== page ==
When asked how Little Falls shaped him, Bob once again referred to his speaking career.  “I end my speeches by saying ‘never look back, but always remember where you came from!’ I am from Little Falls, New York where you were taught to respect your elders and address them as Mr. or Mrs.; you were taught to listen, be seen and not be heard!  We listened well and we learned a lot.  When we speak now, we are intelligent, thoughtful, respectful, knowledgeable and polite.  Our friends then are our friends now.  Other than family, our friends are our gift. Families are a commitment to our dying days.  The family bonds formed growing up in Little Falls are what made us the successes we are today.  The old timers may be gone, but their legacies live on through us.  Our children should be so lucky to listen and learn and share in these values.”

Sharing memories of high school with other alumni is always a fun thing to do.  And, Bob, never a person to turn away from a good-time, had some thoughts to share here as well.  “There are so many great memories of my high school days.  We just celebrated our 45th class reunion last summer and was it ever fun.  The memories of athletic events, school dances, all followed by hanging around Main Street, usually at Kandyland with friends will always hold a special place in my heart.  However, my favorite memories of LFHS are the Friday and/or Saturday night parties at someone’s house or out in the country roads.  We weren’t malicious or disorderly, but we did stretch the rules and, in our then innocence, we enjoyed each other’s friendships.”

In closing, Bob was asked to share any advice he might have for current students of LFHS.  As always, Bob has some thought provoking comments and noteworthy advice.

“Take a look around at each other.  Remember what friendship is, how to enjoy each day and really experience the joy of growing up.  Help each other out.  Let no one fall behind.  Remember my favorite teacher Mr. McCauley.  He always said this, ‘A team is as strong as its weakest link.  Don’t be that link!’  Together you and your friends can accomplish so much more. I always say, ‘don’t wish your life away!’  I hope you believe me when I say when I was attending LFHS I never said, ‘I’m gonna coach in the Super Bowl someday.’  I didn’t even dream that.  Heck there wasn’t even a Super Bowl!  BUT, how I interacted with my friends and how I listened to and respected my elders, all played a vital role in me inching further up the ladder of success and recognizing how I got there.  How do you get ahead, do your job, whatever that job is, to the best of your ability and make it so they cannot get rid of you?  Make it so the job you do makes everyone and everything around you better than if you weren’t there!”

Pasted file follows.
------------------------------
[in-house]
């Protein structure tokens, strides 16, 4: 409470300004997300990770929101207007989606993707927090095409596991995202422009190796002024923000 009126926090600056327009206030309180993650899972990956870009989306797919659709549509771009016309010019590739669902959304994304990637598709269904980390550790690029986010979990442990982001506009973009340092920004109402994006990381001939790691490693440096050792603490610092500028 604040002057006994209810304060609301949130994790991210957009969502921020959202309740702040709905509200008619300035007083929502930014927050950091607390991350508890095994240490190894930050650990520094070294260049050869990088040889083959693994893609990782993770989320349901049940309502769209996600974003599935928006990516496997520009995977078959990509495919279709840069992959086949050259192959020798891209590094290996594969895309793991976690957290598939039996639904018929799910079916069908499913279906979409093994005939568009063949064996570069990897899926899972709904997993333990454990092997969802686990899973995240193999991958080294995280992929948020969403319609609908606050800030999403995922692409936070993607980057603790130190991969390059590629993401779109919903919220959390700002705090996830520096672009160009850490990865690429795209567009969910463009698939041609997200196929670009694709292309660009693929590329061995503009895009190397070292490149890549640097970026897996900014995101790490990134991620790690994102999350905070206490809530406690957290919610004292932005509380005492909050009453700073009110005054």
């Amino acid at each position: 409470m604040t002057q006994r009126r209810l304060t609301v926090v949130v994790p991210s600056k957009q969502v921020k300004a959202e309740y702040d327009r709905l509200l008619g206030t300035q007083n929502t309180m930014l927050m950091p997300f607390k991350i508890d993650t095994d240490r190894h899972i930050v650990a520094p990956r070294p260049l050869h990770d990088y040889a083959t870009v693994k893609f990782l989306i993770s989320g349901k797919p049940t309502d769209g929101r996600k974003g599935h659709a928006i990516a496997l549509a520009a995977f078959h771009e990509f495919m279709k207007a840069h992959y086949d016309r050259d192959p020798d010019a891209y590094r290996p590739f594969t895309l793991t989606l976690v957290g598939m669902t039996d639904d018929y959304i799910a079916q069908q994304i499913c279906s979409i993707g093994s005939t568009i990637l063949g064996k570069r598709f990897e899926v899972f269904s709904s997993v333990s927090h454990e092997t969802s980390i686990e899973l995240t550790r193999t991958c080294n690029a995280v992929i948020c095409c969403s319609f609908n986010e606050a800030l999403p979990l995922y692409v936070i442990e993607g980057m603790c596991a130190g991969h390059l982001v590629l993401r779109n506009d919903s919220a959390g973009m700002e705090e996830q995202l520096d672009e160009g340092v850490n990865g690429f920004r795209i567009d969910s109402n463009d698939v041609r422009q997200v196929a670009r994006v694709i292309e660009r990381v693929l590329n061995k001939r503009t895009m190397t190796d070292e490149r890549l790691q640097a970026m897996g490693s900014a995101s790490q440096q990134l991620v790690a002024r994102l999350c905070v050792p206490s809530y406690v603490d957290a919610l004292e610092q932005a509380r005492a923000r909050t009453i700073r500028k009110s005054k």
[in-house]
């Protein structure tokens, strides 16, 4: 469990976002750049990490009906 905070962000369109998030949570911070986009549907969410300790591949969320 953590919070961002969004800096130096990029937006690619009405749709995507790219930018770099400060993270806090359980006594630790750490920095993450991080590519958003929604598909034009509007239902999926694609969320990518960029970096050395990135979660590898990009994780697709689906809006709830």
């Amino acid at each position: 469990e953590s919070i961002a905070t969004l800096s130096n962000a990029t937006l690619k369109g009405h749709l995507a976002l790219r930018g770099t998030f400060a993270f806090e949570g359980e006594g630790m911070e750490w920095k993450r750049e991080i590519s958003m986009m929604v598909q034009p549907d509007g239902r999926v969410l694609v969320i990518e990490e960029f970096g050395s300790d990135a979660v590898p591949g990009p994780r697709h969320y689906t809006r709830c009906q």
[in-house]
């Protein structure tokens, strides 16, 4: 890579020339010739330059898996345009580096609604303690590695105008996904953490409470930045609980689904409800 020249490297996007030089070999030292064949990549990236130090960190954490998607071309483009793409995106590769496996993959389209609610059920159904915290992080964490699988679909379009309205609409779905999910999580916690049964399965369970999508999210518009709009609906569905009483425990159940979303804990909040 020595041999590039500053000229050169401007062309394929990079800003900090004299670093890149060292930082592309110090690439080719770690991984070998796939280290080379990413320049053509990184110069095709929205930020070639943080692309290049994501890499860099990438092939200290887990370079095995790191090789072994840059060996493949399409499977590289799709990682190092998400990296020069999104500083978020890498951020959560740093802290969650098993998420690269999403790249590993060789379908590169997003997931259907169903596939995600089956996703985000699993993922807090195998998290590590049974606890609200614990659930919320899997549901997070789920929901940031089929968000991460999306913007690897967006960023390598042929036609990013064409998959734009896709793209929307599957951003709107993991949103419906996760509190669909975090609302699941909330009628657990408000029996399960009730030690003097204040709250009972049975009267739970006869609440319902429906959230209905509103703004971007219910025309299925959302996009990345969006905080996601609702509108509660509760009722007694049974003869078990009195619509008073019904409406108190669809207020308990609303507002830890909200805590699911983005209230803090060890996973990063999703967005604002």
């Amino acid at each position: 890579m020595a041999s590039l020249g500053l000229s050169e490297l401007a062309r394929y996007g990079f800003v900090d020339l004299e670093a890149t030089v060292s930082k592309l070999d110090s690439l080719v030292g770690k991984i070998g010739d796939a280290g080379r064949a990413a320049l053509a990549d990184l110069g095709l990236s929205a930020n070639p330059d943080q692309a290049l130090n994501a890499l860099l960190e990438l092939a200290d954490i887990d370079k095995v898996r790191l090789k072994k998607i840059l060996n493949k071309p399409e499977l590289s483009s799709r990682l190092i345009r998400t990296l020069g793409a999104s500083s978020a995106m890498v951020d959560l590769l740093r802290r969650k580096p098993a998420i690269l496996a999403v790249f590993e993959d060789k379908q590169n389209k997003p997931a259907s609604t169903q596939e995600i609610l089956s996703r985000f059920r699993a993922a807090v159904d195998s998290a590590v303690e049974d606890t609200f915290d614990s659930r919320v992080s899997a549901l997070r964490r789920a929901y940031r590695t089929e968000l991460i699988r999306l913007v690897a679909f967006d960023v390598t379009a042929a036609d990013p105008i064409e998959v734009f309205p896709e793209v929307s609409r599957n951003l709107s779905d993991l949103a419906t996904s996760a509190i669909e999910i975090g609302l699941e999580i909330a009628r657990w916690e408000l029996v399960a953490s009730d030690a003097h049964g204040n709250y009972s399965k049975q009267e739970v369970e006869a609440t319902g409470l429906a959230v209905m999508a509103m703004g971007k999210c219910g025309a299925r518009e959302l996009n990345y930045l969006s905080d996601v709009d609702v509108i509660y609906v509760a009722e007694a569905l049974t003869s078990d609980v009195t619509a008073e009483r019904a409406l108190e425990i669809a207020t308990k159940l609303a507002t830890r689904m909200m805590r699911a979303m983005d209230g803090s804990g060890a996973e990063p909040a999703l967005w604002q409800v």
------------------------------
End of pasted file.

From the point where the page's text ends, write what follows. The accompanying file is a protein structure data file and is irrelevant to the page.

“If I can convince any of you this one thing – don’t think for one minute that the successful people in any profession are strictly from New York City, Los Angeles, Philadelphia or any big city.  The successful people in any profession are from the small towns like Little Falls.  I am convinced of this.  The reason being, because the values, morals and lessons we learned from our families, our friends and our elders make us stronger!  Remember…NEVER LOOK BACK, BUT ALWAYS REMEMBER WHERE YOU CAME FROM”!

Bob and his wife, Pat, currently split their time between Syracuse and Florida.  Their son, Rocco, lives with his wife and two children in Fort Lauderdale and their other son, Jamie, resides with his wife in Syracuse.  In the summer, Bob frequently travels Little Falls to visit other family members as well as to serve as a member of the Little Falls Hospital Board of Trustees.